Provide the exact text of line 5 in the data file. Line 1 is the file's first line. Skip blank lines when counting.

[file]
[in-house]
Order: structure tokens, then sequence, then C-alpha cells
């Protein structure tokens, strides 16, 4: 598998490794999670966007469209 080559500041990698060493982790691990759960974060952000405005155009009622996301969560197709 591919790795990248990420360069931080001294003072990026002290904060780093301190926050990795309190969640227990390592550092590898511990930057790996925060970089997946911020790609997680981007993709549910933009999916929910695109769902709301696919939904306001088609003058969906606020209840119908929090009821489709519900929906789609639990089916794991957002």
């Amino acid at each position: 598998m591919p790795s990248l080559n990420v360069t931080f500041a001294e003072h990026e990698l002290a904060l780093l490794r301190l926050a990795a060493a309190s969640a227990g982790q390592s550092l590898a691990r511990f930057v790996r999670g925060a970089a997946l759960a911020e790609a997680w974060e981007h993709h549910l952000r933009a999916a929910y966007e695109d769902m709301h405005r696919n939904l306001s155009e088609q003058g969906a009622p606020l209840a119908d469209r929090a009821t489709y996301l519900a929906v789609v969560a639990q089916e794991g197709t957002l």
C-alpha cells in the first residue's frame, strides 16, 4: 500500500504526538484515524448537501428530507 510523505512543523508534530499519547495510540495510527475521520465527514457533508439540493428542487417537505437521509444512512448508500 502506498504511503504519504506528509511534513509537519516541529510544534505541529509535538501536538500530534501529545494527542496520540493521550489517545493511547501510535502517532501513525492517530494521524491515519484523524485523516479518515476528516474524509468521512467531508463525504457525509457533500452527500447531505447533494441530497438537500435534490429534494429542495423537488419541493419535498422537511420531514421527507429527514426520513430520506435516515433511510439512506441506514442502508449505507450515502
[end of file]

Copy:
C-alpha cells in the first residue's frame, strides 16, 4: 500500500504526538484515524448537501428530507 510523505512543523508534530499519547495510540495510527475521520465527514457533508439540493428542487417537505437521509444512512448508500 502506498504511503504519504506528509511534513509537519516541529510544534505541529509535538501536538500530534501529545494527542496520540493521550489517545493511547501510535502517532501513525492517530494521524491515519484523524485523516479518515476528516474524509468521512467531508463525504457525509457533500452527500447531505447533494441530497438537500435534490429534494429542495423537488419541493419535498422537511420531514421527507429527514426520513430520506435516515433511510439512506441506514442502508449505507450515502